in charge of her the Commodore received his orders, and at 6 P.M. was
again under way for Key West, where he arrived on the 18th,
anticipating by several hours Sampson's arrival in person, and by a
day the coming of the slower ships of the other division.

But if it is desirable to ensure frequent direct communication with
the larger divisions of the fleet, at such a moment, when their
movements must be held subject to sudden change to meet the as yet
uncertain developments of the enemy's strategy, it is still more
essential to keep touch from a central station with the swift single
cruisers, the purveyors of intelligence and distributors of the
information upon which the conduct of the war depends. If the broad
strategic conception of the naval campaign is correct, and the
consequent action consistent, the greater fighting units--squadrons or
fleets--may be well, or better, left to themselves, after the initial
impulse of direction is given, and general instructions have been
issued to their commanders. These greater units, however, cannot
usually be kept at the end of a telegraph cable; yet they must,
through cables, maintain, with their centres of intelligence,
communication so frequent as to be practically constant. The Flying
Squadron when off Cienfuegos, and Admiral Sampson's division at the
time now under consideration, while on its passage from San Juan to
Key West, are instances in point. Conversely, dependence may be placed
upon local agents to report an enemy when he enters port; but when at
sea for an unknown destination, it is necessary, if practicable, to
get and keep touch with him, and to have his movements, actual and
probable, reported. In short, steady communication must be maintained,
as far as possible, between the always fixed points where the cables
end, and the more variable positions where the enemy's squadrons and
our own are, whether for a stay or in transit. This can be done only
through swift despatch vessels; and for these, great as is the need
that no time be wasted in their missions, the homely proverb, "more
haste, less speed," has to be kept in mind. To stop off at a wayside
port, to diverge even considerably from the shortest route, may often
be a real economy of time.

The office of cruisers thus employed is to substitute certainty for
conjecture; to correct or to confirm, by fuller knowledge, the
inferences upon which the conduct of operations otherwise so much
depends. Accurate intelligence is one of the very first _desiderata_
of war, and as the means of obtaining and transmitting it are never in
excess of the necessities, those means have to be carefully
administered. Historically, no navy ever has had cruisers enough;
partly because the lookout and despatch duties themselves are so
extensive and onerous; partly because vessels of the class are wanted
for other purposes also,--as, for instance, in our late war, for the
blockade of the Cuban ports, which was never much more than
technically "effective," and for the patrolling of our Atlantic
seaboard. True economical use of the disposable vessels, obtaining the
largest results with the least expenditure of means never adequate,
demands much forethought and more management, and is best effected by
so arranging that the individual cruisers can be quickly got hold of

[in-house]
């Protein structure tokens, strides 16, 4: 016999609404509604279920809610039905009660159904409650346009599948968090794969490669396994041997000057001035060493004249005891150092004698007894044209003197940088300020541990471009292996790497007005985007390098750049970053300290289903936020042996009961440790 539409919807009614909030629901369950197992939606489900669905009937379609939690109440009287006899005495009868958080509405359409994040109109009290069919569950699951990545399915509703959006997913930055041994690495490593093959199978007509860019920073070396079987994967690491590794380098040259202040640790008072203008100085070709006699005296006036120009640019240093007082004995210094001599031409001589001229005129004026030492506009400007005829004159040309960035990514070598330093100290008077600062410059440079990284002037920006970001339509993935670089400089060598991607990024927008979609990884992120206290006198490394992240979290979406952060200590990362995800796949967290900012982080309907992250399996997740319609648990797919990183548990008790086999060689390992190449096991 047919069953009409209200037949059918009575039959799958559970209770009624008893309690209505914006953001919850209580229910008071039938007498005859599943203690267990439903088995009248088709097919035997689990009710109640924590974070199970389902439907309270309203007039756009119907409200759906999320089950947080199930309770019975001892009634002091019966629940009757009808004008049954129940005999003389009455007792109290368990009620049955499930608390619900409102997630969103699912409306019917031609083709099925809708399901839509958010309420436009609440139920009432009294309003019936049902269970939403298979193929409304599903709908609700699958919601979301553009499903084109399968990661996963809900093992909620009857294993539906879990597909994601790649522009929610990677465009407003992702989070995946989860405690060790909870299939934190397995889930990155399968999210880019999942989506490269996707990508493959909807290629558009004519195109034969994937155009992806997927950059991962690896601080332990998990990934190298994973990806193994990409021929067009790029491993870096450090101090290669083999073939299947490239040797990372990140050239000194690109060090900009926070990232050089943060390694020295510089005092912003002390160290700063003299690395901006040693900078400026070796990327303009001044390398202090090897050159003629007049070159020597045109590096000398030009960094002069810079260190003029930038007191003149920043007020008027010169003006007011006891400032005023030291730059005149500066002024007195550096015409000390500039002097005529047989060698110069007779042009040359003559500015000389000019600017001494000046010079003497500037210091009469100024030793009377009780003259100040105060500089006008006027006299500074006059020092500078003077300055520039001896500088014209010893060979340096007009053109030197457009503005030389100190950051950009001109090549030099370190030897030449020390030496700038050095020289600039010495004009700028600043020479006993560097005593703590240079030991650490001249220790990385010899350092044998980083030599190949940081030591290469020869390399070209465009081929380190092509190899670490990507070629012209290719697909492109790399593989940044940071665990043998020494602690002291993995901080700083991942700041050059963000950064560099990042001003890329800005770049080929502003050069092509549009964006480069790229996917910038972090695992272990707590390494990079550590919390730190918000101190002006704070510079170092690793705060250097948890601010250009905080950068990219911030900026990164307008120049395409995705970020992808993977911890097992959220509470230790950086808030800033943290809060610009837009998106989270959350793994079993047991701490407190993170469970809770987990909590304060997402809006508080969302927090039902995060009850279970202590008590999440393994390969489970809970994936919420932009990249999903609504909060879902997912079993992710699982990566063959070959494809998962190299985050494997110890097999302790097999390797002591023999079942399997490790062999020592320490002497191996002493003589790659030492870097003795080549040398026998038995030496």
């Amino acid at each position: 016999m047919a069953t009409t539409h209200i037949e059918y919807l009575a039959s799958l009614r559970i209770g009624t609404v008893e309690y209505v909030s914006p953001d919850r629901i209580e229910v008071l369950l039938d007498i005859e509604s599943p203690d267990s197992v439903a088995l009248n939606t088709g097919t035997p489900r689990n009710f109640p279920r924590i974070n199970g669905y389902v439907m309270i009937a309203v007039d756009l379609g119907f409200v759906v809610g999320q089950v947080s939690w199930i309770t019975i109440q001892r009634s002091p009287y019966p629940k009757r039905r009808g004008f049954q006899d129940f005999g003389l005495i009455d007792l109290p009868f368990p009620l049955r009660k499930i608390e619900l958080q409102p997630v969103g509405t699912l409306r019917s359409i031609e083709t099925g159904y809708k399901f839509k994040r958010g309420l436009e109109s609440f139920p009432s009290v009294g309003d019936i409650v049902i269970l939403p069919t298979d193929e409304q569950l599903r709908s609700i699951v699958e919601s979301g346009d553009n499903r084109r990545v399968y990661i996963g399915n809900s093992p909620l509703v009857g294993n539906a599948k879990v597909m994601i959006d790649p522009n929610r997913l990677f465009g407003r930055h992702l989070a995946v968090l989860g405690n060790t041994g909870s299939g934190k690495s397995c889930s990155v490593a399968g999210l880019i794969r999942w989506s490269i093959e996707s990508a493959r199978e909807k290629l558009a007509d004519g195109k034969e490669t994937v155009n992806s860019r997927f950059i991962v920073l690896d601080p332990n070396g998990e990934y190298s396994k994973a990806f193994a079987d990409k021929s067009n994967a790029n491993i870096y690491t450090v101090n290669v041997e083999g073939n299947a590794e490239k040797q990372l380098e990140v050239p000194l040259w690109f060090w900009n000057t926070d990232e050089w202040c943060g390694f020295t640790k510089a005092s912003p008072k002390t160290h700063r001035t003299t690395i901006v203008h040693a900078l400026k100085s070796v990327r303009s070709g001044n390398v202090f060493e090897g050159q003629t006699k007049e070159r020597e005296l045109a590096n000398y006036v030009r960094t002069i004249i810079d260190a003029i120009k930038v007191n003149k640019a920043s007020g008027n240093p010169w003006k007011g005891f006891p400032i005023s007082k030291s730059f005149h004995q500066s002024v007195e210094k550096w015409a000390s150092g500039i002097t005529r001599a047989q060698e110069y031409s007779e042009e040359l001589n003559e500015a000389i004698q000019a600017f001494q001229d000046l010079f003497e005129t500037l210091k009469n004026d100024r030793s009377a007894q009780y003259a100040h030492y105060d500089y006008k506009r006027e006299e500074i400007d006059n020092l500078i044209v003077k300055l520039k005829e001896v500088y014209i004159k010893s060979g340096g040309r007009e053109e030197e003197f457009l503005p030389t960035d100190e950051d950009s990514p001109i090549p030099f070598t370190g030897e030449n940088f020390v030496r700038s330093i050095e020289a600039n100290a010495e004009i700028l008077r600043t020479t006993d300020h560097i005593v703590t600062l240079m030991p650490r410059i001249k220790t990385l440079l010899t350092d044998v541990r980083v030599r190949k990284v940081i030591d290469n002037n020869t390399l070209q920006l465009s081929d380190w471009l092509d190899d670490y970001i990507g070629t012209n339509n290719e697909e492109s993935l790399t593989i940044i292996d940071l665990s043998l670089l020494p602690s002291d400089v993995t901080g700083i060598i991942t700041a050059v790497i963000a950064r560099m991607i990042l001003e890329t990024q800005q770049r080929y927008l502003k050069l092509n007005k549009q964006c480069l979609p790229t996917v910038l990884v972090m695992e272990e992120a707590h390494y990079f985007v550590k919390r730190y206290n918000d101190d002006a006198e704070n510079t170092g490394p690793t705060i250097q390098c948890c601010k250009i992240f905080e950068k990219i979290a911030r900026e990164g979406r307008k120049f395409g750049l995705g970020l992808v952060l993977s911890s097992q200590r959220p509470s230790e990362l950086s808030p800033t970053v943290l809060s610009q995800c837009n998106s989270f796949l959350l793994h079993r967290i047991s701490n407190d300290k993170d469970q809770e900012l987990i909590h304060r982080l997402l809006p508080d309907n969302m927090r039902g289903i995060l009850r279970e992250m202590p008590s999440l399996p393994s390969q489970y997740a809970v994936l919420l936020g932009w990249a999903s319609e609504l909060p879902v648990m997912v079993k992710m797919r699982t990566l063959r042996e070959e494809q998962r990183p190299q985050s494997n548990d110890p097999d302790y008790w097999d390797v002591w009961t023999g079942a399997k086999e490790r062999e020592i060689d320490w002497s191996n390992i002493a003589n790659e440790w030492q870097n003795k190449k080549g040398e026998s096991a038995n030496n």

when wanted. This is accomplished by requiring them to call at cable
ports and report; or by circumscribing the area in which they are to
cruise, so that they can be readily found; or by prescribing the
course and speed they are to observe,--in short, by ensuring a pretty
close knowledge of their position at every moment.

For the purposes of intelligence, a cruiser with a roving commission,
or one which neglects to report its movements when opportunity offers,
is nearly useless; and few things are more justly exasperating than
the failure of a cruiser to realize this truth in practice. Of course,
no rule is hard and fast to bind the high discretion of the officer
senior on the spot; but if the captains of cruisers will bear in mind,
as a primary principle, that they, their admirals, and the central
office, are in this respect parts of one highly specialized and most
important system in which co-operation must be observed, discretion
will more rarely err in these matters, where errors may be so serious.
That with a central office, admirals, and captains, all seeking the
same ends, matters will at times work at cross purposes, only proves
the common experience that things will not always go straight here
below. When Nelson was hunting for the French fleet before the battle
of the Nile, his flagship was dismasted in a gale of wind off Corsica.
The commander of the frigates, his lookout ships, having become
separated in the gale, concluded that the Admiral would have to return
to Gibraltar, and took his frigates there. "I thought he knew me
better," commented Nelson. "Every moment I have to regret the frigates
having left me," he wrote later; "the return to Syracuse," due to want
of intelligence, "broke my heart, which on any extraordinary anxiety
now shows itself." It is not possible strictly to define official
discretion, nor to guard infallibly against its misuse; but, all the
same, it is injurious to an officer to show that he lacks sound

When the Flying Squadron sailed, there were lying in Hampton Roads
three swift cruisers,--the _New Orleans_, the _St. Paul_, and the
_Minneapolis_. Two auxiliary cruisers, the _Yosemite_ and the _Dixie_,
were nearly but not quite ready for sea. It was for some time justly
considered imperative to keep one such ship there ready for an